With the recent news that Capcom underperformed and has ended up cancelling numerous in-development titles, many have begun to wonder about the fate of the once-loved company. As Capcom tries to right their ship before it gets worse, the Daily Reaction crew of Seb and Dan discuss what they can do to get themselves out of the position they have put themselves in.
Dan: Capcom really does have a great deal of IPs in their back pocket that should be making them money hand over fist, but the problem seems to be that they have gotten lost with the explosion of the western gaming market. Having developed some of the most memorable games of the mid 90s, the fact that they really haven’t brought on too many new franchises over the last few years seems fairly worrisome. While some of their newer franchises have gained a good amount of traction (Dead Rising, DmC, Monster Hunter, etc…), some seem to lose their pull with fans as the titles keep getting churned out and end up nothing like what the fans once loved. This leaves many of their IPs in a state of chaos, as fans really cannot set expectations based on previous experiences, forcing Capcom to justify changes to current fans, while trying to bring in new ones.
The best example of this really has to be the evolution (or devolution) of the Resident Evil series, a once iconic zombie horror game, now an utter mess of muscles and confused looks. Countless people still love the franchise and will support it no matter what direction it takes, but as each sequel releases the heritage that once made the game great seems to be lost a bit more. This, in my opinion, is the issue that Capcom has, as they seem to take any game that becomes embraced by fans and make it more over the top, mainstream or westernized.
If they want to stop this snowballing effect, Capcom needs to embrace a game’s roots and realize that fans love their games for what they are, and not what Mega Man will look like in 3D, not how Resident Evil would be better with QTE and certainly not how much Bionic Commando needs the ability to jump.
Seb: Yeah, it certainly is snowballing, and Capcom has been forced to wake up and smell the coffee. The publisher has now more than halved their profit forecasts for the financial year that ended March 2013 from $66.2m to $29.5m, forcing them to take drastic action.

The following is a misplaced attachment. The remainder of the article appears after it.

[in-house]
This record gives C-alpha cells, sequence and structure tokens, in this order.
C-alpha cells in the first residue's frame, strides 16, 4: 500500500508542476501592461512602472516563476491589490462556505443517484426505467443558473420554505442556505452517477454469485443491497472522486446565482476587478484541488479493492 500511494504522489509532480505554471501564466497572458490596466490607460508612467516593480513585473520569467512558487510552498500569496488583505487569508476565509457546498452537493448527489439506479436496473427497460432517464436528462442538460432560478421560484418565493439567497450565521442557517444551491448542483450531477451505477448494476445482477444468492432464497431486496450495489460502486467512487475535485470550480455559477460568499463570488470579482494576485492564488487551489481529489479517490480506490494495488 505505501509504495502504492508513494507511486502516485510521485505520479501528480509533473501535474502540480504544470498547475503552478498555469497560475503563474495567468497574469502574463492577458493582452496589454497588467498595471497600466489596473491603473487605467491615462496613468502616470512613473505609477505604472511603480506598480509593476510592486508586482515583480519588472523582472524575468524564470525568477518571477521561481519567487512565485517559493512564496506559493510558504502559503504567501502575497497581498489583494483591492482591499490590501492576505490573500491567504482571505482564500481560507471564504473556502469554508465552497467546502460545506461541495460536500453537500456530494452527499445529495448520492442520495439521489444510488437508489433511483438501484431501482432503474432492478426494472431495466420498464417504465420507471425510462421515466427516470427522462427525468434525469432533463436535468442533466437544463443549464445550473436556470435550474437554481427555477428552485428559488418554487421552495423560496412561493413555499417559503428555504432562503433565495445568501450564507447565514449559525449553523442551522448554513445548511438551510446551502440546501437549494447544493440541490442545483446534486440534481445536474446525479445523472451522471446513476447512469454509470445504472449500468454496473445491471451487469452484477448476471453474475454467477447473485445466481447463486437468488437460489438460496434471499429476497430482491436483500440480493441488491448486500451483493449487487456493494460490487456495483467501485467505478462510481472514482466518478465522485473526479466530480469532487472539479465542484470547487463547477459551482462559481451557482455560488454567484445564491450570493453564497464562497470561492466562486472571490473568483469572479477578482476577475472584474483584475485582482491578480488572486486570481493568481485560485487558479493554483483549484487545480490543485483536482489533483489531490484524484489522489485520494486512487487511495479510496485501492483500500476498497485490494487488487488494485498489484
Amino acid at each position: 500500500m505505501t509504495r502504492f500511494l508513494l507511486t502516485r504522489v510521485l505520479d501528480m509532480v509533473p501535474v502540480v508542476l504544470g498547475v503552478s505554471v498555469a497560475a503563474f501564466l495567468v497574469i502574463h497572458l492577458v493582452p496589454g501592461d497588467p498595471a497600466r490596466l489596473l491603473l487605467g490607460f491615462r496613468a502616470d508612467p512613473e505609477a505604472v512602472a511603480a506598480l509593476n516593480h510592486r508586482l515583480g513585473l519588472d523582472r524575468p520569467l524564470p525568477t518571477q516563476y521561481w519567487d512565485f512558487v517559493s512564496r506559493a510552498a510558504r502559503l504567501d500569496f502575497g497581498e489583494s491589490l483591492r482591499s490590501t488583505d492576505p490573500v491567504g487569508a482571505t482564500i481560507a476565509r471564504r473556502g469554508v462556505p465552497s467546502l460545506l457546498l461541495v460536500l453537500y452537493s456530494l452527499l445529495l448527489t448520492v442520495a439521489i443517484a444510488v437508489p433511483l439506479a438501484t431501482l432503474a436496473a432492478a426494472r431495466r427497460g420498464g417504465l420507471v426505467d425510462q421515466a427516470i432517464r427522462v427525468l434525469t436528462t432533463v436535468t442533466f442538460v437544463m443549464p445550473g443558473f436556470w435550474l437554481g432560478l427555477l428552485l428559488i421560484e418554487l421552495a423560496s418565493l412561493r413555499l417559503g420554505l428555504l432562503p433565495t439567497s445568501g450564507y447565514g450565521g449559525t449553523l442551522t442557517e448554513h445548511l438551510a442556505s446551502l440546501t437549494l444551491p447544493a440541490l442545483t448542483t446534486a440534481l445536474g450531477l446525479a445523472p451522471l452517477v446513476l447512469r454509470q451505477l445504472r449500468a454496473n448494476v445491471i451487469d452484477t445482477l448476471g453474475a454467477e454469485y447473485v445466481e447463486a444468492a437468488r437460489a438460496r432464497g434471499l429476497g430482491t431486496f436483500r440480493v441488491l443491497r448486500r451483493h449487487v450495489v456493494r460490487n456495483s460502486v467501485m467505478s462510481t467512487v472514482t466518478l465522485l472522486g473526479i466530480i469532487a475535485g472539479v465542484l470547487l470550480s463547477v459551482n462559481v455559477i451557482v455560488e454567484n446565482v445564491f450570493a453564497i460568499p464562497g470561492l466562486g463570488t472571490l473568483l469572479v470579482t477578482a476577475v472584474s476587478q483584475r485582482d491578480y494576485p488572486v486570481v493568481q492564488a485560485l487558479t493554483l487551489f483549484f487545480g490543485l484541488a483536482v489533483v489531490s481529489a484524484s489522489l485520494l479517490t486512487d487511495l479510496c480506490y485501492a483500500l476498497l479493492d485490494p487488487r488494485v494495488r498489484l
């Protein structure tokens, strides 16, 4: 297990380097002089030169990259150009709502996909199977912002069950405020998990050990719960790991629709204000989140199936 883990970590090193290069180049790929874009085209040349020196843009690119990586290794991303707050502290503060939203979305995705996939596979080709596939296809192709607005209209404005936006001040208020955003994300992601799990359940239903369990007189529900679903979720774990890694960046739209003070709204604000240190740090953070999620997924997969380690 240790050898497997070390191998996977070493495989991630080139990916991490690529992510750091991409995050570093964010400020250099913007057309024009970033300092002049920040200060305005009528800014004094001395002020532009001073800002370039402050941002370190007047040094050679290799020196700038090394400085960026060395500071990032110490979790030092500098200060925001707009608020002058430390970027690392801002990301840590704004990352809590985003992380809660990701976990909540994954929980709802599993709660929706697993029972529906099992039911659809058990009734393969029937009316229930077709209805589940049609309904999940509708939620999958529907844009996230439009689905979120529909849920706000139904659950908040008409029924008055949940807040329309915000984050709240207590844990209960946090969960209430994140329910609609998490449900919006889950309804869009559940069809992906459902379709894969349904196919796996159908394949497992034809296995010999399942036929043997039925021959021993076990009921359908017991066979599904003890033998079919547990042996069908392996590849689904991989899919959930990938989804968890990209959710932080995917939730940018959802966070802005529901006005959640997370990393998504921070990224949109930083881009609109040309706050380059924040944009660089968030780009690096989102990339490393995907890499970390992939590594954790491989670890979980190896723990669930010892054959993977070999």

Their main attempt at getting back on track has been to cancel a bunch of in-progress titles in development by outsourced developers (as in, they don’t own the studios) after blaming a recent spate of low quality games on “excessive” outsourcing to overseas developers.
Let’s start by taking a look at their plan to move all development in-house, because ‘quality will be improved’. Their outsourced games did end up being pretty bad, they are right about that – Resident Evil: Operation Raccoon City by Slant Six Games was awful, Bionic Commando by Grin was bleh and DmC by Ninja Theory was, while decent as a standalone game, a failure as a Devil May Cry game. But that wasn’t just the fault of the developers, Capcom greenlit those titles and allowed the studios to drastically change the formula of beloved games (and sadly not in a good way).
Worst of all, however, just stopping outsource development isn’t going to solve their quality problem. Resident Evil 6 was developed in-house, something Capcom boasted regularly about, and it was just terrible. An abomination that needed to be put down, resurrected and put down again. It also only sold 4.9 million, instead of the predicted 7 million.
The problem is not who is developing the game, but what Capcom is telling them to develop. Each franchise has been westernized, even when the developers aren’t western, but the people who love those franchises don’t want them westernized and people who are into westernized games already have games they love. So they kill their existing market, while not expanding.
Nintendo equally relies on IPs from yesteryear, but they have resolutely not westernized them. They have simply made high quality games that fans love, and new people can grow to love.
Capcom needs to stop chasing dreams of creating the next Call of Duty and get back to the roots that made them great.
What do you think about how Capcom has handled their existing franchises over the last decade? Do you think the westernization of Resident Evil has helped the series? Can Mega Man be successful as a 2D platformer again? Did Bionic Commando need a jump? Let us know in the comments below, or feel free to tell us how to do our jobs at Seb and Dan. Also, feel free to email us at DailyReaction@PlayStationLifeStyle.net to let us know how to get arms like Chris Redfield.